It’s often assumed that the labor struggle in Pakistan flourished after Bhutto’s nationalization. From an outsiders’ perspective it does make a lot of sense considering how most industrial units – during 80’s and 90’s – had a labor union affiliated with relevant federations and major political parties at provincial/national level. And post privatization, the labor union politics has gradually receded. However Baba, who has been a labor leader for the last 4 decades, feels that the Bhutto era policies in fact damaged labor struggle in the long run. He believes the labor movement which was organically developing in the country at that time was hijacked by national level labor federations which were funded directly or indirectly by the government. Labor leaders at the helm of these federations never had the motivation to do grass root level work to organize the movement and develop a succession plan. At the time of privatization, naturally the government withdrew its support for these federations and with it came the collapse of labor struggle across the country.

Initially state owned, Dandot Cement was privatized during Nawaz’s first government as part of the massive privatization drive carried out during that time. During state control the factory was being operated under the umbrella of State Cement Corporation, the workforce here like all state enterprises was permanent and the labor union was affiliated with cement and other worker federations operating in the country. Baba had the opportunity to observe the entire process of privatization; both as an office bearer of the local labor union and as a member of All Pakistan State Enterprises Privatization Action Committee.

One interesting anecdote, as narrated by Baba, happened when the then chairman of privatization commission while chairing a meeting of state cement corporation mentioned that the purchase bid for Dandot Cement has been already accepted by the Govt. and the same has been communicated to the then prime minister. At this, the labor representative protested on how the government can finalize this bid without concurrence with the relevant labor union. The government backtracked to avoid backlash and allowed workers to bid under the employee buy-out policy. In a historic first, the employees won the bid and arranged funding for the privatization transaction. Thus, putting themselves in the driving seat when it came to negotiating finer points of the deal with the new management. In the renegotiated terms of employment, the labor union managed to include rights like child/widow employment in case of death of a worker and presence of a labor representative in all future disciplinary proceedings against any worker. Thus ensuring protection of employment for all the permanently employed workers of the factory. The agreement dated 19-05-1992 with the new management also included additional benefits for the workers like bonuses which were tied to factory surpassing its production goals.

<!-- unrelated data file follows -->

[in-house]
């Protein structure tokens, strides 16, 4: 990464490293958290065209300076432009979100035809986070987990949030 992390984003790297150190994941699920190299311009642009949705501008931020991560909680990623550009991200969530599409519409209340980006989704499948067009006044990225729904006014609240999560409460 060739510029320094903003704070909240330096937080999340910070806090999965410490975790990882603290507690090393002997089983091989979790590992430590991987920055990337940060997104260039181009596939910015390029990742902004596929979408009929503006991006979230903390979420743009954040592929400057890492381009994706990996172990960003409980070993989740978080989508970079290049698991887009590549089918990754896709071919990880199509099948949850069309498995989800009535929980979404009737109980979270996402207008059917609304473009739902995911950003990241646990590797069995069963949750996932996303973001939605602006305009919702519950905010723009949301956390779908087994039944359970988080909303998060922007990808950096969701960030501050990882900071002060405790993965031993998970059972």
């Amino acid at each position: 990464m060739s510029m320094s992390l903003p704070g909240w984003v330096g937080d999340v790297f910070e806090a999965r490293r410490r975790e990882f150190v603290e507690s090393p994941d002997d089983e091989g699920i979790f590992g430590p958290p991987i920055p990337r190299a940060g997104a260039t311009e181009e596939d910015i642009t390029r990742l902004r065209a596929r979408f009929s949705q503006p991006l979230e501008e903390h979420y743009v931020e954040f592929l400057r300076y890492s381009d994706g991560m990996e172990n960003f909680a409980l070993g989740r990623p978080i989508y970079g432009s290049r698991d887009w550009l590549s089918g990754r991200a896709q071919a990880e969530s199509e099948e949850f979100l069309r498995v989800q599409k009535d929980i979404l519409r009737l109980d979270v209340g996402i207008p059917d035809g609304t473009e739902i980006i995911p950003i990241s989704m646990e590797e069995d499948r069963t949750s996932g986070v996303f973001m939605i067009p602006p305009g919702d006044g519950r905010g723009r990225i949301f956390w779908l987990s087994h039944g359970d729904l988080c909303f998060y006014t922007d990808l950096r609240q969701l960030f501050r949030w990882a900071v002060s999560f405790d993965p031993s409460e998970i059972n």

With the new management in place the factory flourished during the first 2-3 years. This was a time when labor movement across the country had started losing steam and workers were being harassed by the private sector. The relationship between management and workers at Dandot Cement also soured at the formers’ insistence to renegotiate terms of employment. Eventually, management and labor union took each other to court and the case which started in labor court ended up in Lahore High Court. The agreement of 1992 thus got endorsed by High Court and the court appointed a lawyer as Co-Chief Executive of the Company to ensure implementation of the agreement. However, the tension kept simmering until the closure of factory for the first time in 1997 for a period of almost 3 years.

This started a cycle of closures and revivals which kept repeating itself up until recently. The plant was sold and resold multiple times during this period. Each new management tried to press workers into conceding the terms of the 1992 agreement. The workers led by their union remained steadfast.

The most recent spat between the management and workers started when management unilaterally and with no legal grounds wrote off liabilities owed to workers amounting to Rs. 367.22 million. These include gratuity/retirement benefits and death grants for families of deceased workers. Additionally management also terminated 277 workers in violation of the 1992 agreement and court orders.

Naturally workers went on strike which led to closure of plant and start of another legal battle. For the past 3 years the case is languishing in labor court with the management, led by families of the current law minister and governor Punjab, employing delaying tactics.

The employee colony of the factory where I grew up now appears deserted. With most of the 250 families choosing to relocate due to absence of work opportunities and harsh living conditions in the colony. The families living here were forced to vacate these homes as a result of vindictive actions; first the wages stopped, then the electricity and gas got disconnected and eventually the water supply line was also disrupted. Those who remain aren’t here by choice but are stuck due to circumstances. They still talk about the retirement benefits they will receive one day and how they will finally build their own homes.

For the first time I can see hopelessness engulfing the place.

If this was a site of an environmental disaster or plague much would have been said or written about it. But this is about a community being suffocated due to corporate greed and systemic corruption, this is about a judicial system which is helpless, and this is also about institutional decay.

I wonder how many more such Kala Teeashuns’ exist in Pakistan.

Suspended in Time


Baba asked me to accompany him to visit room number 13 in workers’ hostel of the factory. It’s where he first moved in when he joined the factory and shared the space with his three colleagues. Who naturally, became dear friends later. Even after he got married and was allotted a quarter, he continued paying rent for this room, till the day he retired.

When the factory was shutdown in 2019 the workers simply assumed that this would be yet another short lived strike, and the work would inevitably start again soon. Differences between labor union and management were a routine matter, and almost always resolve immediately. This time round, however, the shutdown still continues. 

Follow Us on Social Media

Scroll to Top